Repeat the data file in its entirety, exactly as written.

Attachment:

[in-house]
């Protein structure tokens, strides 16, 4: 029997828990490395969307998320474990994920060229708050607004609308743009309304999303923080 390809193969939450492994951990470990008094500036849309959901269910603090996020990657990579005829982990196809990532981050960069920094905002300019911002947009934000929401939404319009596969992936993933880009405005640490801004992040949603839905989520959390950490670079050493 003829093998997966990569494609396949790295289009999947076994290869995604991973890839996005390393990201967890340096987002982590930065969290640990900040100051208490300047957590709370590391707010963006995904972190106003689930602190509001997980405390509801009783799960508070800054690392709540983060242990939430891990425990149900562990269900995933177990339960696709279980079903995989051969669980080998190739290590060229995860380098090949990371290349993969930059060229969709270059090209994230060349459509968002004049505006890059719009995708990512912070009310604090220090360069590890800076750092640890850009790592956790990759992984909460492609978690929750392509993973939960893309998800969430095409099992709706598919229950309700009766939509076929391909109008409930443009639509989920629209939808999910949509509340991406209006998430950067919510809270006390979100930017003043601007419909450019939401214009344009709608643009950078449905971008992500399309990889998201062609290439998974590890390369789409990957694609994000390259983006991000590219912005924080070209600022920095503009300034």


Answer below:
[in-house]
């Protein structure tokens, strides 16, 4: 029997828990490395969307998320474990994920060229708050607004609308743009309304999303923080 390809193969939450492994951990470990008094500036849309959901269910603090996020990657990579005829982990196809990532981050960069920094905002300019911002947009934000929401939404319009596969992936993933880009405005640490801004992040949603839905989520959390950490670079050493 003829093998997966990569494609396949790295289009999947076994290869995604991973890839996005390393990201967890340096987002982590930065969290640990900040100051208490300047957590709370590391707010963006995904972190106003689930602190509001997980405390509801009783799960508070800054690392709540983060242990939430891990425990149900562990269900995933177990339960696709279980079903995989051969669980080998190739290590060229995860380098090949990371290349993969930059060229969709270059090209994230060349459509968002004049505006890059719009995708990512912070009310604090220090360069590890800076750092640890850009790592956790990759992984909460492609978690929750392509993973939960893309998800969430095409099992709706598919229950309700009766939509076929391909109008409930443009639509989920629209939808999910949509509340991406209006998430950067919510809270006390979100930017003043601007419909450019939401214009344009709608643009950078449905971008992500399309990889998201062609290439998974590890390369789409990957694609994000390259983006991000590219912005924080070209600022920095503009300034």